But there was one amazing outcome of the Babylonian captivity: once the Jews returned to their homeland, we have no record of them ever again falling into idolatry as they had so often done prior to the captivity. They had learned their lesson, in other words.
The question is, have we? Have we seen that the fall of the church in the West is in many ways our fault, and may in fact be God’s means of getting our attention, of rousing us from our sleep? Unless we get serious with God, repent, and seek his face, we will continue in our downward plunge into irrelevance and ineffectiveness for Christ and his Kingdom.
Sure, there will always be a remnant of true, committed followers of Jesus Christ in the West. And true, God will build his church. It is just that the centre of gravity for Christianity has shifted from north to south. Most of the great church growth taking place today is no longer in Europe, England, America or Australia, but in Latin America, Africa and Asia.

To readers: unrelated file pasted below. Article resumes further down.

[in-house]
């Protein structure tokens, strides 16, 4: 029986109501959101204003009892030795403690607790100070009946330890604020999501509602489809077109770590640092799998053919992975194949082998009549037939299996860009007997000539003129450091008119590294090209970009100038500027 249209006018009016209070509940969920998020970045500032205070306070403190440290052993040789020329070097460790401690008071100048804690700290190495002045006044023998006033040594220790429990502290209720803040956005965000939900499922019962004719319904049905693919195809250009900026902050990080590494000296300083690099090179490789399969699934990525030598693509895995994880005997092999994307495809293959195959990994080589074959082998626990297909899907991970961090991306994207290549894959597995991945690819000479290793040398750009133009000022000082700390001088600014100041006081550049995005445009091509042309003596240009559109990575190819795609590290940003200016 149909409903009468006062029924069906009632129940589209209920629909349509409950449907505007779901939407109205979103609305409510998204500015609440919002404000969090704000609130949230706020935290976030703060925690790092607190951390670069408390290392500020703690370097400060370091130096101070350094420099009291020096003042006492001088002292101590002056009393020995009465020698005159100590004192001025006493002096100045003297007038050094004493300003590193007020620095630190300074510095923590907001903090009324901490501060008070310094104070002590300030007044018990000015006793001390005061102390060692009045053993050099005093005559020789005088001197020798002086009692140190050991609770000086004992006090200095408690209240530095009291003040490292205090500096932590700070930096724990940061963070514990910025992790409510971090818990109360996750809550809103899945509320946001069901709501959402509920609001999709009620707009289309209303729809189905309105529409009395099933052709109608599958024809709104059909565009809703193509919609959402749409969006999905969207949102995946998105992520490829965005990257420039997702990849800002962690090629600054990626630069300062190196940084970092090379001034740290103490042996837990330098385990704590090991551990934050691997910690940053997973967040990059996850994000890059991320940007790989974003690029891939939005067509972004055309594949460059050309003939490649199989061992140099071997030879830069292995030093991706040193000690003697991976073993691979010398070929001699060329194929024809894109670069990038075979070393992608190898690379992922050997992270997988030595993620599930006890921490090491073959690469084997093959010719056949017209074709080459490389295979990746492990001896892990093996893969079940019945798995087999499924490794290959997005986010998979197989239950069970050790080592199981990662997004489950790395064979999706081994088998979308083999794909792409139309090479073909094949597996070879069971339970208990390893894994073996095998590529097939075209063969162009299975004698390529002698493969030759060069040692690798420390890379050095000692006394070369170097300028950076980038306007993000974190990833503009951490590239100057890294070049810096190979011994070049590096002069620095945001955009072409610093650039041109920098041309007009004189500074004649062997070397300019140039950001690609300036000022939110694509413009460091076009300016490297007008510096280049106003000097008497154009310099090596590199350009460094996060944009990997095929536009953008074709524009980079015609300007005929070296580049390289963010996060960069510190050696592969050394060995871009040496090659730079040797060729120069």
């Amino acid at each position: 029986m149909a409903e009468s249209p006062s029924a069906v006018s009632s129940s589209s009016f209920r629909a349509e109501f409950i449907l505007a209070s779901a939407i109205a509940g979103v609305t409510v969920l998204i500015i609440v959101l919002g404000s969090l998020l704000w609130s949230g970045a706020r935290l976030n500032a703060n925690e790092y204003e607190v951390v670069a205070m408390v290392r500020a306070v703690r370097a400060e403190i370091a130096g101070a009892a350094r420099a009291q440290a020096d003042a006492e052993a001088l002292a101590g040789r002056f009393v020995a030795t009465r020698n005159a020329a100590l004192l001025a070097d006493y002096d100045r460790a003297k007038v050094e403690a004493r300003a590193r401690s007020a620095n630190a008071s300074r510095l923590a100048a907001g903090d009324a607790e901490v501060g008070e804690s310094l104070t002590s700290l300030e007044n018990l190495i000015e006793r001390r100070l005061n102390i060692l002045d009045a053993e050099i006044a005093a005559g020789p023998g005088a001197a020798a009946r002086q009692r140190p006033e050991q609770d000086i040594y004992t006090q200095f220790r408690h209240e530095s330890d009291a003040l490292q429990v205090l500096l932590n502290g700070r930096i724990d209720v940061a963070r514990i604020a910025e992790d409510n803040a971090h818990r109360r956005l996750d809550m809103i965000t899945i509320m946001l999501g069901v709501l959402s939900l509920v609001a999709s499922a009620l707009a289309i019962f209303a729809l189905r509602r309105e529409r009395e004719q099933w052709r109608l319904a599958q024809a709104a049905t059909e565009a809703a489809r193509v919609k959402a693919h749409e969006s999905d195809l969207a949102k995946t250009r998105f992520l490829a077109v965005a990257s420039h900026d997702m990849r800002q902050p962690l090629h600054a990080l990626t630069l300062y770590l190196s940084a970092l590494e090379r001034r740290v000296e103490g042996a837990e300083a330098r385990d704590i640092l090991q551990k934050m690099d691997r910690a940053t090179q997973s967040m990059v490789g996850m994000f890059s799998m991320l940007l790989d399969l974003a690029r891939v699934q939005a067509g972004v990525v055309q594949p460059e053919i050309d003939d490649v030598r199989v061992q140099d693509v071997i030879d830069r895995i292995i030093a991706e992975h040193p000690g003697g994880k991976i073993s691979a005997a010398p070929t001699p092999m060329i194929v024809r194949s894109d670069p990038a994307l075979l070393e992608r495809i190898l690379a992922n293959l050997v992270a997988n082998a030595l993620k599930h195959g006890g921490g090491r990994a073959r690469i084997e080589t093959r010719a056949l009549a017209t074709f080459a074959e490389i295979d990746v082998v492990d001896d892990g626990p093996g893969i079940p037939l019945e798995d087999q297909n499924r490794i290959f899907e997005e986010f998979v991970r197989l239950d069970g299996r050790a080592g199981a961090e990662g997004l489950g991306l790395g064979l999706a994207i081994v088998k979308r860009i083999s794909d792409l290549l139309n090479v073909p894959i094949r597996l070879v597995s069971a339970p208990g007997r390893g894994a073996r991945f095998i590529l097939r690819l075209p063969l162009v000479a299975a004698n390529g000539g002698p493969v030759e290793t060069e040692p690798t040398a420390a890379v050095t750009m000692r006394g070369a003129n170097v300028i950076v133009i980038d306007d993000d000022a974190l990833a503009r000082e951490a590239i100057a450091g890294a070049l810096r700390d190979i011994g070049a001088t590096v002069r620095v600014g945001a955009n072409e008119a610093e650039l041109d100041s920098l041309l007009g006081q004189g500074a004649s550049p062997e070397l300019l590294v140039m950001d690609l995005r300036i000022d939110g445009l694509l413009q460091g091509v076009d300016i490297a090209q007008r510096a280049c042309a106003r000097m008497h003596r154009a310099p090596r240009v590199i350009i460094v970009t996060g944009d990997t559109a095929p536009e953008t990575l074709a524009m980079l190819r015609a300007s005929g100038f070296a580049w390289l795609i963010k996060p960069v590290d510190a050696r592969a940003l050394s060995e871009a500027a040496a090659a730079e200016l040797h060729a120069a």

Thus God is not finished in his commitment to building his church. It is just that he delights in working where people are hungry and serious about faith. If the West will not provide that fertile soil, then God is quite able to find other places where the soil is ready for major growth.
So what should our attitude be? One very good answer to that question is found in Amos 6. It is a terrific passage which we should never lose sight of. In verse one it says, “Woe to those who are at ease in Zion” (KJV). That is, woe to God’s people who are complacent, indifferent and apathetic. Woe to those who just don’t care.